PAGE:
OCR Uncertain on Business Associates Audit Plan Coverage

Michelle Remo, “Big 4″ observer
August 08, 2011 /

The US Office for Civil Rights (OCR) has admitted the federal agency could not decide on whether to include business associates (BAs) in its HIPAA-compliance audit plans.

The OCR has awarded last month a $9.2 million contract to business consulting firm KPMG, LLP, which will develop protocols to support business associate audits according to Susan McAndrew, JD, OCR’s deputy director of health information privacy.

However, McAndrew said the “OCR has not yet determined whether it will audit business associates in addition to covered entities during the audits that are anticipated to take place in 2012.”

The contract entails up to 150 audits of organizations with different sizes before December 31, 2012.

According to McAndrew, the audit program consists of three steps. First, the OCR will work with KPMG to develop audit protocols and initial audits to field test the program. If these test audits turn out positive, OCR will launch a full-range onsite audits to be followed by an evaluation process.

Selection and identification of audit candidates was done by Booz Allen Hamilton, which previously performed the evaluation and comparison of different audit methods, in a $180,000 contract.

BAs breaches

More than 500 individuals listed in OCR’s website were affected by 57 breaches involving Business Associates last week.

HITECH required the website list, which has been online since February 2010.

Phyllis  Patrick of Phyllis A. Patrick & Associates LLC in Purchase, NY, urged “OCR to audit BAs, especially those of high priority/potential risk to the privacy and security of confidential information in that they work with the covered entity’s PHI and confidential information on a regular basis.”

Patrick cited examples such as IT vendors, billing companies, coding companies, accounting firms, and disposal companies.

Kate Borten, president of The Marblehead Group in Marblehead, MA, said Business Associates should be “looped in to OCR audits” since they play a “key role” in healthcare.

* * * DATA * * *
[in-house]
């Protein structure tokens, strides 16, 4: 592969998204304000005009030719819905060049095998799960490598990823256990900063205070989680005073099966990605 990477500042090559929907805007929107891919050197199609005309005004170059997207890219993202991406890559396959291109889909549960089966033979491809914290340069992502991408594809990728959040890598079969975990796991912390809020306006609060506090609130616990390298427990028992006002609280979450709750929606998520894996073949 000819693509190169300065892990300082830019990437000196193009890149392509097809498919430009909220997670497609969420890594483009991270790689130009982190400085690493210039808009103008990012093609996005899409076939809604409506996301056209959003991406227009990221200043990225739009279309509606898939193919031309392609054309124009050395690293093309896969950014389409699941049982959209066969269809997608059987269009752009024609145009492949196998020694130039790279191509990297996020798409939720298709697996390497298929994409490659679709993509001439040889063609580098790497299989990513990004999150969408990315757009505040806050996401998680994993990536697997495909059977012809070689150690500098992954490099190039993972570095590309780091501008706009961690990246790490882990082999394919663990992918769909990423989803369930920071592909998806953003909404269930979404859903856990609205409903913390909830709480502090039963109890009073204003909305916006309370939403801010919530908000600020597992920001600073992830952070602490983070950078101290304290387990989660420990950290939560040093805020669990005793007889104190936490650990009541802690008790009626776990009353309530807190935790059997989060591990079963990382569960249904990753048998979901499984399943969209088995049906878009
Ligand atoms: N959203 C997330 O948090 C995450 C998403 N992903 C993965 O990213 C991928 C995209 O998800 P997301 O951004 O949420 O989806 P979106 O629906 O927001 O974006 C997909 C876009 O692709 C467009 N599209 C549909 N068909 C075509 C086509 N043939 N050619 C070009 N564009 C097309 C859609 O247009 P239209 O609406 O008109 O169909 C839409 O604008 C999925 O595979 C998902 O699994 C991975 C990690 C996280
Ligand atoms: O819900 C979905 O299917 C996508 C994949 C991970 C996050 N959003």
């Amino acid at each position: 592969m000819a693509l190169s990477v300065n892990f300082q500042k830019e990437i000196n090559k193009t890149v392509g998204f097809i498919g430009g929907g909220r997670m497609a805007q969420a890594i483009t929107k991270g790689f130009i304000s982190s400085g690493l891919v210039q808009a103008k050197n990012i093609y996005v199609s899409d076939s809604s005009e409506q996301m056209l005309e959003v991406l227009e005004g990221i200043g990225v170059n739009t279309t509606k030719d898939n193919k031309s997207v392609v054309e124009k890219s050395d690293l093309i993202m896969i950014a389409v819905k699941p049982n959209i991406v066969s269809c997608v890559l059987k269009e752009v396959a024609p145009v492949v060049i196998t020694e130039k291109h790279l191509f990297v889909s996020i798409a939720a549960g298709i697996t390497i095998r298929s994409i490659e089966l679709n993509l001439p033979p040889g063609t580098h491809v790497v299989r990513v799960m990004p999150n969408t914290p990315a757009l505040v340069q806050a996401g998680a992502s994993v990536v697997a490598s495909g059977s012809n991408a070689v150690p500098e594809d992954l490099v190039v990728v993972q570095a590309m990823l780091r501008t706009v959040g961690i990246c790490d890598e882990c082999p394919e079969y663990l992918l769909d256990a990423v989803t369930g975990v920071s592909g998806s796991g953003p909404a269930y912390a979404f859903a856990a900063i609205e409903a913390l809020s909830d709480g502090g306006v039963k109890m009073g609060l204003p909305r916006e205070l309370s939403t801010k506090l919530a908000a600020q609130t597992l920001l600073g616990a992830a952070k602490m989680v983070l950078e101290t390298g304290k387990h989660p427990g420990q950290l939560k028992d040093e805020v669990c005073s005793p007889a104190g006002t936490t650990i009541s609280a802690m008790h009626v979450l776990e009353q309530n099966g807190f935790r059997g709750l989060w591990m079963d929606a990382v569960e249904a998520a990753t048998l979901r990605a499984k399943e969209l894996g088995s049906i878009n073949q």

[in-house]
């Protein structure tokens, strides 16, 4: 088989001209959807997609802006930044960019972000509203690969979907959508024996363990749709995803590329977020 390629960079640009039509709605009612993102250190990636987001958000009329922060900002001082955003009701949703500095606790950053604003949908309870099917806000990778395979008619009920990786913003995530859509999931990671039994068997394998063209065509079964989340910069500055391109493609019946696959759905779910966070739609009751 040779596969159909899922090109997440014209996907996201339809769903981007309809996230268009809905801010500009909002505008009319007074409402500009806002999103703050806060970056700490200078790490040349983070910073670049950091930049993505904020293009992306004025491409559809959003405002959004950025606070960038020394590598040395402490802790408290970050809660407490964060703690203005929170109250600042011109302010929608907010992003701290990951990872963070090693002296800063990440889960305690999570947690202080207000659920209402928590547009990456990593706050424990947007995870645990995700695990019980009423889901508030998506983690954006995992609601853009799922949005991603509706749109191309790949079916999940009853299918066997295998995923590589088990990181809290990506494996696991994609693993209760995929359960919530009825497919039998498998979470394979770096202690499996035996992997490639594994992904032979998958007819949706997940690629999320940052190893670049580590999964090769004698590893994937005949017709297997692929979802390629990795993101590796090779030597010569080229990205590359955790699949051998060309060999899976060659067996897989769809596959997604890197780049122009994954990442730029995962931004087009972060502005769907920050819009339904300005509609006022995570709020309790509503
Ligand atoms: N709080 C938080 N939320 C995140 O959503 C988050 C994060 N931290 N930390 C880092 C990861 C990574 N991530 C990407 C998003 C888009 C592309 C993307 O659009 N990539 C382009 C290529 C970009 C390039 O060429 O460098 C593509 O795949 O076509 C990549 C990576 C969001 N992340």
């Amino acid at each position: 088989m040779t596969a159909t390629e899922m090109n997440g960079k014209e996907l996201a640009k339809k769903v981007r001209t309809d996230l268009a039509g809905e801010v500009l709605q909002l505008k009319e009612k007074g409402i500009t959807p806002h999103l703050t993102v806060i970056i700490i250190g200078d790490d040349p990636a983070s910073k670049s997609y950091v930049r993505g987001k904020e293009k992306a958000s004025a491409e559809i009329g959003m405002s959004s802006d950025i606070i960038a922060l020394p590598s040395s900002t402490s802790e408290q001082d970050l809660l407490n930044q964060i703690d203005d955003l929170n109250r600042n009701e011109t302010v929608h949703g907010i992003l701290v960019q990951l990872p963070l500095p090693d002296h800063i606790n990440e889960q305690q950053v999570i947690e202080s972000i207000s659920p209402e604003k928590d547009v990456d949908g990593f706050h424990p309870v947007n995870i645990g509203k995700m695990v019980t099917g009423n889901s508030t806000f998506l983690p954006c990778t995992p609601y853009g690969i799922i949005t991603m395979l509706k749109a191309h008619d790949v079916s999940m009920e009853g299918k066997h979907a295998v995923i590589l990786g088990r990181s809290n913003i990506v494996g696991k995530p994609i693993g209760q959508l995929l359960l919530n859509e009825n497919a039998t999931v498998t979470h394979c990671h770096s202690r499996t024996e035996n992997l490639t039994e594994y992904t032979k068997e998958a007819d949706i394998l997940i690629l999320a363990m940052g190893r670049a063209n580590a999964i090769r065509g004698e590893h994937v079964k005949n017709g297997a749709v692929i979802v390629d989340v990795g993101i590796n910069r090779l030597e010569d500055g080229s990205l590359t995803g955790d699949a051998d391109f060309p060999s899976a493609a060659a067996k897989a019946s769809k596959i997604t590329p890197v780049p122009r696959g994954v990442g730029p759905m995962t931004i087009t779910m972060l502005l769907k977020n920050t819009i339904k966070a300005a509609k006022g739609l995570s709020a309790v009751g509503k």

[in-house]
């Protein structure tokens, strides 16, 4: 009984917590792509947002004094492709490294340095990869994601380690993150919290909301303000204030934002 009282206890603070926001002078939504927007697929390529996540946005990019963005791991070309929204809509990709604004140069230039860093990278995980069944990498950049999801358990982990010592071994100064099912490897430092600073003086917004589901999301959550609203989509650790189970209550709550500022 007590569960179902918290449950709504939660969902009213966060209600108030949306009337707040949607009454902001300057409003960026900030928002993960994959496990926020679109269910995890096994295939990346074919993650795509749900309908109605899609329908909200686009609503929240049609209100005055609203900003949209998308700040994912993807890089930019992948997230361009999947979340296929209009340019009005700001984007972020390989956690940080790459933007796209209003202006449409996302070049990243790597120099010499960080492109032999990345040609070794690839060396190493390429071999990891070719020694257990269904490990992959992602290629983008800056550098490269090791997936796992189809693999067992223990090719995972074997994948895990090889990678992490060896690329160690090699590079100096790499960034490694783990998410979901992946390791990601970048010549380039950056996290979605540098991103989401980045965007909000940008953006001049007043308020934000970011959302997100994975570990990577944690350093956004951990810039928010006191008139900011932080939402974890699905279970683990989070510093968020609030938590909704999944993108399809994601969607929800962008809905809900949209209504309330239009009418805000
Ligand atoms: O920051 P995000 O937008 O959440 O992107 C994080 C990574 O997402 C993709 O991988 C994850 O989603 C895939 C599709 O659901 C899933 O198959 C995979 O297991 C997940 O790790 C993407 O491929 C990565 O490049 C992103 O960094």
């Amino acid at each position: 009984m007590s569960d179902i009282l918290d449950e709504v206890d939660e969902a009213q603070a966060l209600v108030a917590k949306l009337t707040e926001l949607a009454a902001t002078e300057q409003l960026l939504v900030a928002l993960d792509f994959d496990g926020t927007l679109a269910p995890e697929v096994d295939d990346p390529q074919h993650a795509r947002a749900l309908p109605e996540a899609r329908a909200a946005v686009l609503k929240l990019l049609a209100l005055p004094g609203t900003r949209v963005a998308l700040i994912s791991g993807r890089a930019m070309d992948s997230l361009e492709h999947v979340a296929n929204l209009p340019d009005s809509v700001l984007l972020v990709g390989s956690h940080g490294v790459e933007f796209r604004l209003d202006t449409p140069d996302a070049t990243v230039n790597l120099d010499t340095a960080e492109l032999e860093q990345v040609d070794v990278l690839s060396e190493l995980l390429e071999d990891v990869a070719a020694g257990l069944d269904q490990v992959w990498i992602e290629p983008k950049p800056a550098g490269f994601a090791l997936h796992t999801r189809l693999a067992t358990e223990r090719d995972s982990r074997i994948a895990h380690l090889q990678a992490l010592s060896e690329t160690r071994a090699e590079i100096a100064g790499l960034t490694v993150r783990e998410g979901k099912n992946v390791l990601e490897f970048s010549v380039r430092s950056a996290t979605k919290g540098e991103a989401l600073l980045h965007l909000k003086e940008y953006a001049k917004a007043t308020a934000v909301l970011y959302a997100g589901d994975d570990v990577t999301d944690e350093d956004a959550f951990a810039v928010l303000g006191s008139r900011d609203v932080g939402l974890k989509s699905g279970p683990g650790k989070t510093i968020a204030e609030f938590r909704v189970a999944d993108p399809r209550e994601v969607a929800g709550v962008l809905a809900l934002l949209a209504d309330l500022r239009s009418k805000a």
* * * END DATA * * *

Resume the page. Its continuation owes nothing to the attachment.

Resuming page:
“Given the key role that many BAs play in healthcare—as well as the vast amount of PHI entrusted to BAs—it is very important that OCR also audit them,” Borten said.

Frank Ruelas, director of compliance and risk management at Maryvale Hospital and principal of HIPAA College in Casa Grande, AZ, proposed the BAs audits to be conducted in the next round, which he said must focus on covered entities.

“In my mind, OCR auditing BAs is like climbing a falling tree: There may be some activity in trying to get somewhere, but at the end of the day, one really hasn’t gained any ground,” Ruelas said.

“Historically, BAs have taken their direction from their client covered entities, so by OCR focusing on covered entities, I am confident any BA-related findings will be shared between the covered entity and the BAs it contracts with,” he added.

According to OCR’s website, the entities affected by the breaches included Health Net, Inc. (Shelton, CT) affecting 1,900,000 individuals; New York City Health & Hospitals Corporation’s North Bronx Healthcare Network (New York, NY), affecting 1,700,000 individuals; and South Shore Hospital (Weymouth, MA), affecting 800,000 individuals.


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